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IMF Says EAC Countries Growth Better Than Peers
IMF Says EAC Countries Growth Better Than Peers

IMF Says EAC Countries Growth Better Than Peers

IMF Says EAC Countries Growth Better Than Peers

Kenya and the other member states of the East African Community are now greatly outperforming the economies of most countries in the sub-Saharan region, the International Monetary Fund said in a recent report.
The economic expansion rate for the region as a whole dropped to 1.4% last year, the IMF found. That was the slowest rate in more than 20 years and below the level needed to keep pace with a burgeoning population growth, AllAfrica reported.
The IMF regional survey presents a generally bleak appraisal that runs counter to the “Africa Rising” narrative that has taken hold in recent years.
A weak recovery of 2.6% growth rate is expected this year, but “the sub-Saharan African economic outlook remains clouded,” the IMF said.
The anticipated uptick will mainly result from one-off factors in a few countries–“a recovery in oil production in Nigeria, higher public spending ahead of the elections in Angola, and the fading of drought effects in South Africa”, the global financial institution predicted.
“The outlook is also clouded by the incidence of drought, pests and security issues,” the report added. It noted that the economy of war-ravaged and hunger-plagued South Sudan, for example, contracted by nearly 14% last year.
The poor overall performance is partly attributed to “a very substantial commodity price shock”. The steep downturn in the global oil market produced negative growth in Nigeria’s economy, the largest in the region.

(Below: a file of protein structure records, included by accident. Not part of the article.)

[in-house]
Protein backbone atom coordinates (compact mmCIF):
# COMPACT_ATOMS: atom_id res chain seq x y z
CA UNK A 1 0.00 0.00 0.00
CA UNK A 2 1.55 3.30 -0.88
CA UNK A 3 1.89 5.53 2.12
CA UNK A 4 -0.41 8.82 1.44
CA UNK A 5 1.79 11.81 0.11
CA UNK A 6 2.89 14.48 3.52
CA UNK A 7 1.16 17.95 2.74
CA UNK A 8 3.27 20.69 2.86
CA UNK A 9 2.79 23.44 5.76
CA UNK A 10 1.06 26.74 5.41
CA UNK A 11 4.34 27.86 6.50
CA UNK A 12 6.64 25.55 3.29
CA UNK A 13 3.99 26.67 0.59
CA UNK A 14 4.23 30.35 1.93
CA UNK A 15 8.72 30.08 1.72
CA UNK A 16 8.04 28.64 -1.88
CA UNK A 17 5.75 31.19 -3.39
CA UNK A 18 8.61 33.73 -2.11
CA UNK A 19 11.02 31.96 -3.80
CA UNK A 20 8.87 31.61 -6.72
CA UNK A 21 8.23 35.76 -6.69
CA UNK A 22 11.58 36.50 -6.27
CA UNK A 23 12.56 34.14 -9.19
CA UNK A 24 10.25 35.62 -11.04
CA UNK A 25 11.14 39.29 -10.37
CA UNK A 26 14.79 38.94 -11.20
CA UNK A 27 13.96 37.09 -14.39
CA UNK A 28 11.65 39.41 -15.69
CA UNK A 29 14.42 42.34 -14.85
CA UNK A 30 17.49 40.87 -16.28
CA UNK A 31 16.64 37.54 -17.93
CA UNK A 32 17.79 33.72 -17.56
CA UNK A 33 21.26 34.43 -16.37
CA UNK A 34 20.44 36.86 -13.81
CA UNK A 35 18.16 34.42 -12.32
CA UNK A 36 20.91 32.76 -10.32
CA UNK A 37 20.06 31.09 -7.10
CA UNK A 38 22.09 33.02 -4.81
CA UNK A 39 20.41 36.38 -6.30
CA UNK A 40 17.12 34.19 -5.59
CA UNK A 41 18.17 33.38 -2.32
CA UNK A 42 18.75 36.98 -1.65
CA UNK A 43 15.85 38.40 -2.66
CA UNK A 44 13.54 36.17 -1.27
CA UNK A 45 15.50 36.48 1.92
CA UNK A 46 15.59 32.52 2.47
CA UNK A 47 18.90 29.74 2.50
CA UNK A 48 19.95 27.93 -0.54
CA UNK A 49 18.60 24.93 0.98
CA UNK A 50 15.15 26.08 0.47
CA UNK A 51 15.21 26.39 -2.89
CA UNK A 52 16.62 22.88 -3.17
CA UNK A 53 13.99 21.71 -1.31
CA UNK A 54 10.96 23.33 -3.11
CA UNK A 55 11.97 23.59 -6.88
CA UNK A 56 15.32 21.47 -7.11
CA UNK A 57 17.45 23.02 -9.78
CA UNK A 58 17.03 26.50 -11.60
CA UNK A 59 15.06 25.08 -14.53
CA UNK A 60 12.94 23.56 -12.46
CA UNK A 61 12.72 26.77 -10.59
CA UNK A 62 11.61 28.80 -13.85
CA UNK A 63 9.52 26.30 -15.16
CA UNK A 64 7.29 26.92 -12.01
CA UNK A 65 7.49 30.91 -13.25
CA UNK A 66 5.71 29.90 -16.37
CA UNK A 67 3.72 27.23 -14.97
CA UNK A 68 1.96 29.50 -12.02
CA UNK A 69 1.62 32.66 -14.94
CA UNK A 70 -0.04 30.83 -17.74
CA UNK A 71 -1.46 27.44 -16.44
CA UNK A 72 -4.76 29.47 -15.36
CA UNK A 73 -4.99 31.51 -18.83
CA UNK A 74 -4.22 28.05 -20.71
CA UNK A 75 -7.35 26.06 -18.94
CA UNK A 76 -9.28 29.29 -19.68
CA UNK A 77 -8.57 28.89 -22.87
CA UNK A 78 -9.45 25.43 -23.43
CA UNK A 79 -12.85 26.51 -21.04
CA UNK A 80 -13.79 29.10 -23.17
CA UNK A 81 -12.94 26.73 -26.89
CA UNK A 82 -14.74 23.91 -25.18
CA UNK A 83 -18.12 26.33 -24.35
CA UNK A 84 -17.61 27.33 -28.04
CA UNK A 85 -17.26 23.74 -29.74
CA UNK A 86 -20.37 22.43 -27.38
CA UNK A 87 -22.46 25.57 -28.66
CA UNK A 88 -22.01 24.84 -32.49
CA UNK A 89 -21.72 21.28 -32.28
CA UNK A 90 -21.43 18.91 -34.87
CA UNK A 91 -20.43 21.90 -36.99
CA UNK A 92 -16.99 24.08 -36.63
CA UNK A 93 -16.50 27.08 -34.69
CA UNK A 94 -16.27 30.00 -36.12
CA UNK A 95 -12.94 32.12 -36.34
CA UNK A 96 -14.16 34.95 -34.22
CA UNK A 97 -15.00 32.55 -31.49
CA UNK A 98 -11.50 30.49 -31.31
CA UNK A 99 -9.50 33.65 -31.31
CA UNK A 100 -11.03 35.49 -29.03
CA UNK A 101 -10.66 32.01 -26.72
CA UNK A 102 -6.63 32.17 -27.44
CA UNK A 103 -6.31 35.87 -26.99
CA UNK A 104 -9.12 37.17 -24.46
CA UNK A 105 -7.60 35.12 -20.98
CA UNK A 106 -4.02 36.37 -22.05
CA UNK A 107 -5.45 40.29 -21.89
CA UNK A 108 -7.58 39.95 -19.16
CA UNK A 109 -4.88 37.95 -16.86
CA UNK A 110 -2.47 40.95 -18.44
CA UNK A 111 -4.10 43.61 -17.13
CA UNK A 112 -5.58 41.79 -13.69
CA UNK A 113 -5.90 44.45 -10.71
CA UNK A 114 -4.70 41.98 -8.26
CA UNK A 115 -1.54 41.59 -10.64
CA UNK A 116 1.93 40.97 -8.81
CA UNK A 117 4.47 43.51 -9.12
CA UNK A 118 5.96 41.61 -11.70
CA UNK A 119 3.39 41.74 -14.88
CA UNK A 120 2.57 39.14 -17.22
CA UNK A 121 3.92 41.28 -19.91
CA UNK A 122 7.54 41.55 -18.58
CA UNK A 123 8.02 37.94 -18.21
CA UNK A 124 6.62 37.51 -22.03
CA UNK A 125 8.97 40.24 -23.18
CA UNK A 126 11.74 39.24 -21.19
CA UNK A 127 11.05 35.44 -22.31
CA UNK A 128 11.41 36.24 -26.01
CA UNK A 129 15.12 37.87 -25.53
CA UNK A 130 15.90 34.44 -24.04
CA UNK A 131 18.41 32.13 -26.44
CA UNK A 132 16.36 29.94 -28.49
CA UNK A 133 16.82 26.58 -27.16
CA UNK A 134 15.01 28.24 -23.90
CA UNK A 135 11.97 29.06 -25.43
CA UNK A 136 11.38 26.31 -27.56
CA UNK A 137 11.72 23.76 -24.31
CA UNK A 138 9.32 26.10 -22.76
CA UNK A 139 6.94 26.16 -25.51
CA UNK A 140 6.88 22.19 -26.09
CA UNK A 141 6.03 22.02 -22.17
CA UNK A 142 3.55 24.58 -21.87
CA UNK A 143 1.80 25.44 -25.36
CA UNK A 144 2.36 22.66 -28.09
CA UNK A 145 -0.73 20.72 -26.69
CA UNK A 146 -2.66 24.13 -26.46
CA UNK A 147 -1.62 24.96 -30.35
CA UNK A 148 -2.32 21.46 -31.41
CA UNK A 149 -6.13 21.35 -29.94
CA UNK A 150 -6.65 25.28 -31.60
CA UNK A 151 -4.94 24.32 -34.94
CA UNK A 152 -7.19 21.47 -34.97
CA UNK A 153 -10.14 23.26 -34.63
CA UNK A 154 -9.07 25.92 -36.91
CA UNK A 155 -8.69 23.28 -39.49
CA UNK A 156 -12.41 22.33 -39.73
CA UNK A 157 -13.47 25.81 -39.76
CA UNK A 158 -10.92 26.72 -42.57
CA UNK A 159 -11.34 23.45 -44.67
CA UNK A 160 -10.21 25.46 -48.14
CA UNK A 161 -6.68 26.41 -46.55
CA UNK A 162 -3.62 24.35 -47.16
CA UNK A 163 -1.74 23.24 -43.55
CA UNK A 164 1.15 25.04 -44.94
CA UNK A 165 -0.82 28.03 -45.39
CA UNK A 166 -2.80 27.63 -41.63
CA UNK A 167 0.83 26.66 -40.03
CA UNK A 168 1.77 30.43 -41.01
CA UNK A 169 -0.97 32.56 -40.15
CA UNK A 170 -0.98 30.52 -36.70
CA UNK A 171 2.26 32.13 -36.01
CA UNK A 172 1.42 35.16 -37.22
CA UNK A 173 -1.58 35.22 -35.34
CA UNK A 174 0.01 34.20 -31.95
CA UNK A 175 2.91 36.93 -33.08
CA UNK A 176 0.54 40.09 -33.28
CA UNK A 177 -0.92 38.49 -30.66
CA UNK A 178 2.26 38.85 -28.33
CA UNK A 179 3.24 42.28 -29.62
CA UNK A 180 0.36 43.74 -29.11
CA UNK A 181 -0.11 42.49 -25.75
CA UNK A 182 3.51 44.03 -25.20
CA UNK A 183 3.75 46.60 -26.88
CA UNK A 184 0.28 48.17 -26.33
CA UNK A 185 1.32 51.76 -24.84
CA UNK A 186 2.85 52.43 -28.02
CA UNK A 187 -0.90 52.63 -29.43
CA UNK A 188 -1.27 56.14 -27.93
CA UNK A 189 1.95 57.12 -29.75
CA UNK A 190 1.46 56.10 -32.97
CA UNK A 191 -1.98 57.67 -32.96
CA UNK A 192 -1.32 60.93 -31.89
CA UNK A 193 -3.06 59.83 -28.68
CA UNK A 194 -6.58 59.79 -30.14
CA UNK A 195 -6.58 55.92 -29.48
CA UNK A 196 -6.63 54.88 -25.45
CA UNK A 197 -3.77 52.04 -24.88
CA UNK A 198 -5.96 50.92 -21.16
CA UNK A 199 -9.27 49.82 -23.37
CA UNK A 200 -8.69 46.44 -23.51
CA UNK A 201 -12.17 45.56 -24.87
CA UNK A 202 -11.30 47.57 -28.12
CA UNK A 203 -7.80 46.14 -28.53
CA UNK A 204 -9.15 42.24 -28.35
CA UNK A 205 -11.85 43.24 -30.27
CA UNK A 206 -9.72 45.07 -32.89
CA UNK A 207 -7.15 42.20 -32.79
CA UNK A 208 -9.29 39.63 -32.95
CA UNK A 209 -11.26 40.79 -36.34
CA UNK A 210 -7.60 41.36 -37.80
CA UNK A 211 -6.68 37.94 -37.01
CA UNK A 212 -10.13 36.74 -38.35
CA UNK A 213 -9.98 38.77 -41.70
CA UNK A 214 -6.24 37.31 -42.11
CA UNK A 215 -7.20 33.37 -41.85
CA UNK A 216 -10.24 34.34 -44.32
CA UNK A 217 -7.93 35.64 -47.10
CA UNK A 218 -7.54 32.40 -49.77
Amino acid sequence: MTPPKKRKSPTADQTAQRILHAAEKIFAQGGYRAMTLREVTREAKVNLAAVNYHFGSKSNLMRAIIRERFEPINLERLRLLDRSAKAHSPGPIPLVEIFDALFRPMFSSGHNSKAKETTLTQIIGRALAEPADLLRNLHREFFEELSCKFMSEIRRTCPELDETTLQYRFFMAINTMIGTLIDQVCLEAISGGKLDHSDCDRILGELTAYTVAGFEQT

The IMF also pointed to a failure by commodity-exporting countries to make economic policy adjustments in a timely manner. Their inadequate response “is leading to higher public debt, creating uncertainty, holding back investment and risks generating even deeper difficulties in the future”, the report warned.
The fund offered a much sunnier assessment of the EAC countries–Kenya, Rwanda, Tanzania and Uganda–which are all expected to sustain annual growth rates of 5% or higher. The comparative strength of the EAC members’ economies is due in large measure to public spending and investments in infrastructure, the IMF said.
Lower oil prices, improved tea and horticulture exports, and increased remittance inflows are also benefitting Kenya’s economy, Benedict Clements, the IMF mission chief for Kenya, wrote in an emailed response to follow-up questions posed by The Nation daily.
“The Kenyan economy has continued to perform well, with real GDP growth reaching 5.8% in 2016,” Clements pointed out. “Growth is expected to slow to 5.3% in 2017, reflecting, in part, the slowdown in credit, which has been aggravated by the interest rate caps.”
The IMF report, however, criticized the government’s decision to put a ceiling on lending rates at four percentage points above the central bank rate.

 

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